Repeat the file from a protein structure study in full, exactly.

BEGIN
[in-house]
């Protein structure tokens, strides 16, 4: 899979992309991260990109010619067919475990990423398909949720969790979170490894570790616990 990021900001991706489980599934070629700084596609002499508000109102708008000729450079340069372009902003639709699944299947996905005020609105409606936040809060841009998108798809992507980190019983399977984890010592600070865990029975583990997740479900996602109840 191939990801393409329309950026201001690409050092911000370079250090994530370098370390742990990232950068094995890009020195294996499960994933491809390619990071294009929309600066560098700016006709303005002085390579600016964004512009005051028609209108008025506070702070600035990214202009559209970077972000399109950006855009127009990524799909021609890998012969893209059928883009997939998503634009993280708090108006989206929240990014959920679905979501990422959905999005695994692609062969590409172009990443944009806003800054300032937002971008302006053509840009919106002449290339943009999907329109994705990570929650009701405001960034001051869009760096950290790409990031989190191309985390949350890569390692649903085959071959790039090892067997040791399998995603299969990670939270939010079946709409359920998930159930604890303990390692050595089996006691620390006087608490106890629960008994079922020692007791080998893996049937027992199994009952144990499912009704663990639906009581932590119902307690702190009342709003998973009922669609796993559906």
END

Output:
[in-house]
């Protein structure tokens, strides 16, 4: 899979992309991260990109010619067919475990990423398909949720969790979170490894570790616990 990021900001991706489980599934070629700084596609002499508000109102708008000729450079340069372009902003639709699944299947996905005020609105409606936040809060841009998108798809992507980190019983399977984890010592600070865990029975583990997740479900996602109840 191939990801393409329309950026201001690409050092911000370079250090994530370098370390742990990232950068094995890009020195294996499960994933491809390619990071294009929309600066560098700016006709303005002085390579600016964004512009005051028609209108008025506070702070600035990214202009559209970077972000399109950006855009127009990524799909021609890998012969893209059928883009997939998503634009993280708090108006989206929240990014959920679905979501990422959905999005695994692609062969590409172009990443944009806003800054300032937002971008302006053509840009919106002449290339943009999907329109994705990570929650009701405001960034001051869009760096950290790409990031989190191309985390949350890569390692649903085959071959790039090892067997040791399998995603299969990670939270939010079946709409359920998930159930604890303990390692050595089996006691620390006087608490106890629960008994079922020692007791080998893996049937027992199994009952144990499912009704663990639906009581932590119902307690702190009342709003998973009922669609796993559906």